Two systems have been given the green light by the sport’s governing body, Hawk-Eye and GoalRef, following the International Football Association Board’s (Ifab) decision after months of extensive tests.
Here are some of the key points about the technology which looks set to be introduced worldwide over the next 12 months.
The Hawk-Eye system uses six to eight high-speed cameras set up at different angles at each goal to calculate the exact position of the ball. The data from the cameras is then transferred to video software. From this data, the system calculates the ball’s trajectory and position. The match officials are informed of whether or not it was a goal within one second.
The GoalRef system creates the radio equivalent of a “light curtain”. Low magnetic fields are produced around the goal, and as soon as the ball, which is fitted with wire coils, fully crosses the line, a minor change in the magnetic field is detected, thus allowing the exact position of the ball to
be established. If a goal has been scored, an alert is transmitted to the match officials via a radio signal within one second, with a message displayed on their watches and via vibration.
The systems are ready, but still are subject to a final system test once installed.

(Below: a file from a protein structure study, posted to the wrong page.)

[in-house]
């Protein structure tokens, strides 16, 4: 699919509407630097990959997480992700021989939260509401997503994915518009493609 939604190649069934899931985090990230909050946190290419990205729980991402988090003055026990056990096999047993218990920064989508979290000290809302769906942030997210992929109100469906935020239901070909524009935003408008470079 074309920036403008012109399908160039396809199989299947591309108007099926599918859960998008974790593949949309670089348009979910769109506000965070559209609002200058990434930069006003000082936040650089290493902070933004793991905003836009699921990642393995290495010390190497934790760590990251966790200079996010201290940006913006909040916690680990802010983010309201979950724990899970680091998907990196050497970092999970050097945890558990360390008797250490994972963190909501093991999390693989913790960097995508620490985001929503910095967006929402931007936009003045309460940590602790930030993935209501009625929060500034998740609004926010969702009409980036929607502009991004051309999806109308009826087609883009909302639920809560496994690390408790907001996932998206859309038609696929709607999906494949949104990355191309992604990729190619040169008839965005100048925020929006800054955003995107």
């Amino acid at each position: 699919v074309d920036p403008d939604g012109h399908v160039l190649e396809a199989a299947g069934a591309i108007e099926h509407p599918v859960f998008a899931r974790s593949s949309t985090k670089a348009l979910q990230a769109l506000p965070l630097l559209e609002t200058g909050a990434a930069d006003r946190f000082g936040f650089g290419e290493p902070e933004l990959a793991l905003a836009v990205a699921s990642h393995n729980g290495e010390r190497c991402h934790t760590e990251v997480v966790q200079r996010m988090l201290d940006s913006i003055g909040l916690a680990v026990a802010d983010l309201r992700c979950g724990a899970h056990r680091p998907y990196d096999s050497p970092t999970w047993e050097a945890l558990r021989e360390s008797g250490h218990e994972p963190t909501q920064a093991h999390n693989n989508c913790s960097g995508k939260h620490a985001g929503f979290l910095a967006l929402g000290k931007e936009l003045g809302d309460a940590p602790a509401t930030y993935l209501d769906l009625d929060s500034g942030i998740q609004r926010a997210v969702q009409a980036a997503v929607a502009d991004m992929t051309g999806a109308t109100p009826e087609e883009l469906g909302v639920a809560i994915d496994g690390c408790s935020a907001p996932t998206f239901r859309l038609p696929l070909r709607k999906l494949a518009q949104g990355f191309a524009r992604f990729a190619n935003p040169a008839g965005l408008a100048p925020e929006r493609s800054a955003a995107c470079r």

The referee can use the technology provided he is convinced of its functionality, for which appropriate tests shall be carried out before the match. However, the referee can disregard the information provided by his watch during a match, if certain the watch/system isn’t working properly.
If the ball has fully crossed the line, the goal-line technology automatically sends the match officials a notification within one second. This message is displayed on the watches of the referee and his team.
Fifa has left this entirely up to the competition organiser, meaning the technology could be introduced midway through a season.
Definitely not, according to Fifa. Goal or no goal is a clear and ultimate decision and it should be always made correctly. The key is that the systems alert the officials in less than second. The game does not have to stop. In north America, technology is used in ice-hockey, the NFL and baseball. In rugby, tennis and cricket in other parts of the world too. But some of these decisions take a long time, and slow down the whole spectacle.
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